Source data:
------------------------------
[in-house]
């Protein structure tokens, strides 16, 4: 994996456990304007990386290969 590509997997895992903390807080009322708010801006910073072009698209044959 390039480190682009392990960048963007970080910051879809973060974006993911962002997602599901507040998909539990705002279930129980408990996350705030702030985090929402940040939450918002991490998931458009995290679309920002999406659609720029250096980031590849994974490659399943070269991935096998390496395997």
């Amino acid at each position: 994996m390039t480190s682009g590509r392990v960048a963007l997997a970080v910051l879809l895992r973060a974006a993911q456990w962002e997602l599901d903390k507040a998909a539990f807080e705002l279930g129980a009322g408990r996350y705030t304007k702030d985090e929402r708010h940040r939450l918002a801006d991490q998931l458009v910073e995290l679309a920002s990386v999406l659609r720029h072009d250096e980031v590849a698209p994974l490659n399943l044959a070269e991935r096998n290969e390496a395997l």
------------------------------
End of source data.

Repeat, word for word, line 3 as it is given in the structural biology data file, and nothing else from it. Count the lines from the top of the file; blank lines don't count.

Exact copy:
């Amino acid at each position: 994996m390039t480190s682009g590509r392990v960048a963007l997997a970080v910051l879809l895992r973060a974006a993911q456990w962002e997602l599901d903390k507040a998909a539990f807080e705002l279930g129980a009322g408990r996350y705030t304007k702030d985090e929402r708010h940040r939450l918002a801006d991490q998931l458009v910073e995290l679309a920002s990386v999406l659609r720029h072009d250096e980031v590849a698209p994974l490659n399943l044959a070269e991935r096998n290969e390496a395997l």